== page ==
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CSUF Emeritus Professor of Secondary Education Dies at 82
James W. Cusick, One of University’s Early Faculty Members

August 28, 2007 :: No. 24

Throughout his 45 years in education, James W. Cusick’s students always came first, recalled his children and colleagues. Cusick, emeritus professor of secondary education at Cal State Fullerton, died Aug. 23.

Cusick, who began teaching at CSUF in 1961, was 82.

Family members said Cusick and his wife, Ruth, of 55 years, were on a road trip to his native Montana to visit family members when he died in his sleep at a hotel in Utah. Cusick and his wife were planning to move back to Montana after living in Fullerton for 46 years.

A vigil will be held at 7 p.m. Wednesday at Placentia’s St. Joseph Catholic Church, where Cusick was an active member. A Mass is scheduled for 10:30 a.m. Thursday at the church, 717 N. Bradford Ave.

Colleagues and family members fondly remember Cusick as a well-respected scholar who loved people — and a captive audience. He also had a sense of humor and, most of all, respected his students and was dedicated to education.

“Jim Cusick approached education from a long-respected philosophy that every child should have the opportunity for a meaningful and useful education, designed to enable him or her to become a reasoned and productive citizen,” said Joan Monteverde, education credential specialist for CSUF’s Credential Preparation Center.

His daughter Cassie Cusick, professor of neuroscience at Tulane University in New Orleans, also noted how her father instilled in her, as well as others, that “it’s important for teachers to value every one of their students.” Her two sisters also followed in their father’s footsteps and became educators.

Helen Taylor, professor and coordinator of secondary education — a post Cusick formerly held — described her former colleague as “a marvelous man” who students adored: “He set the tone for secondary education that exists today.

Victoria Costa, chair and professor of secondary education, called Cusick a great mentor. When she arrived at CSUF in fall 1993, Cusick took the time to set up a visit with administrators and teachers at Anaheim Union High School District so that she could learn more about the collaboration between the university and district. “He was well-thought-of in the district and paved the way for a great relationship that I have enjoyed all these years,” she said.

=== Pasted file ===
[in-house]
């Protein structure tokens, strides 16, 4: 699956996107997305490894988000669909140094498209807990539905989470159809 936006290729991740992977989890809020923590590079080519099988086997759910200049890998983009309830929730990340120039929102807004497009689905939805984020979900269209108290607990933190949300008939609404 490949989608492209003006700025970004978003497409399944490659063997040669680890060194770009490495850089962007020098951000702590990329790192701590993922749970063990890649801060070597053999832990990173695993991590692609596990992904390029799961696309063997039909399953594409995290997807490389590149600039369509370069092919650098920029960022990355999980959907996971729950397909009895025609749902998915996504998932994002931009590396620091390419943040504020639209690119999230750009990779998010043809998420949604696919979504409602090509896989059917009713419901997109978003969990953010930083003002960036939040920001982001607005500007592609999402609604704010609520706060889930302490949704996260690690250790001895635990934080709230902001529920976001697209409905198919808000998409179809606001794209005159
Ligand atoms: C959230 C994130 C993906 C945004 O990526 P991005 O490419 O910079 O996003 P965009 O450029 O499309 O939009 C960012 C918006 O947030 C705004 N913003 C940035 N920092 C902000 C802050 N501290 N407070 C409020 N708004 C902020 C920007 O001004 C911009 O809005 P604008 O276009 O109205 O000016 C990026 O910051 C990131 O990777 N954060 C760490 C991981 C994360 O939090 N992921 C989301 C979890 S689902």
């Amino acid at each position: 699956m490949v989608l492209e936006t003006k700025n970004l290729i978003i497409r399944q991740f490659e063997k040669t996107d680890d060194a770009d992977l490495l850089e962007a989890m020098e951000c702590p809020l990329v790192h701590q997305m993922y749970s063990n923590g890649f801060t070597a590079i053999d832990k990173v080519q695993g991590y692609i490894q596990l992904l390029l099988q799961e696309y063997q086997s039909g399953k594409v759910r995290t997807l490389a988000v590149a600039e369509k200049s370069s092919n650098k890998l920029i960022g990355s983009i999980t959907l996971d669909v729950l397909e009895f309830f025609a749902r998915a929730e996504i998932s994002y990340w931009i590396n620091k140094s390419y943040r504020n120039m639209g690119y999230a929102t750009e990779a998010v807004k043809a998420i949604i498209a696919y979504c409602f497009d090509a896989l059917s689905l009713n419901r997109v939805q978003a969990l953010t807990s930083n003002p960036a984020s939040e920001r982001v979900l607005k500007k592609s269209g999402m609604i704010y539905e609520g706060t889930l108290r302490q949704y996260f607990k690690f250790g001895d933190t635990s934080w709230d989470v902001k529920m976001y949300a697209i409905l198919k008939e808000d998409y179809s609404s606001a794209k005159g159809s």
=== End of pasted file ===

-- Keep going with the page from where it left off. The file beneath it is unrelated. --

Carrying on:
Cusick was born Nov. 18, 1924 and grew up in Laurel, Mont., near Billings. He and his family moved to Fullerton in 1961 after he accepted a teaching position at Cal State Fullerton, then named Orange County State College. Cusick and his wife made their home near the Fullerton campus, then surrounded by orange groves. He lived so close that he walked to work, remembered son Mike Cusick of Bozeman, Mont.

 “There were only a few portable classrooms when my dad started working at Cal State Fullerton,” said Cusick, an attorney. “He always had an optimistic view about being part of the institution; he focused on all of the possibilities.”

James Cusick earned a bachelor of science degree from Montana State College (now Montana State University), where he majored in chemistry. He earned a master’s degree in education from Washington State University and doctorate from the University of Minnesota. He was a high school math and science teacher and later taught at Montana State College before joining Cal State Fullerton.

At CSUF, Cusick served as chair of the Division of Teacher Education from 1964-69 and 1980-86, and as director/coordinator of secondary education for 20 years. He was awarded emeritus status in 1987, but continued teaching until 1994.

For many years, Cusick also was involved with the California Council on Teacher Education (formerly the California Council on the Education of Teachers), a nonprofit organization devoted to improving the education of teachers and administrators. He served as executive secretary from 1969-80, president from 1982-84 and past president from 1984-86.

Son Mike Cusick recalled his father’s modest beginnings as the son of a railroad switchman and mother who ran a boarding house to help make ends meet. Cusick’s first job was working in the roundhouse for the Northern Pacific Railroad.   

“My dad’s teaching philosophy came from his very humble beginnings; he was a self-educated person who saw the value of every individual. He loved life and he loved people,” he said.

While he moved away from his hometown, Cusick was a lifelong enthusiast for the state of Montana, where he visited every summer and loved to fish, Mike Cusick said.

“He was going home,” he said. “He was so excited.”

Cusick is also survived by son James Cusick Jr., who is autistic and lives at Fairview Developmental Center in Costa Mesa; daughters Connie Cusick of West Yellowstone, Mont., a high school science teacher, and Mary Castaneda of Quail Valley, who teaches kindergarten in Lake Elsinore; and seven grandchildren.

Donations in his memory may be sent to: St. Vincent de Paul Society, in care of St. Joseph Catholic Church, 717 N. Bradford Ave., Placentia, CA 92870; or Fairview Developmental Center, 2501 Harbor Blvd., Costa Mesa, CA 92626.

Photos: Available online at

Media Contacts: Debra Cano Ramos, Public Affairs, 657-278-4027 or

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James W. Cusick
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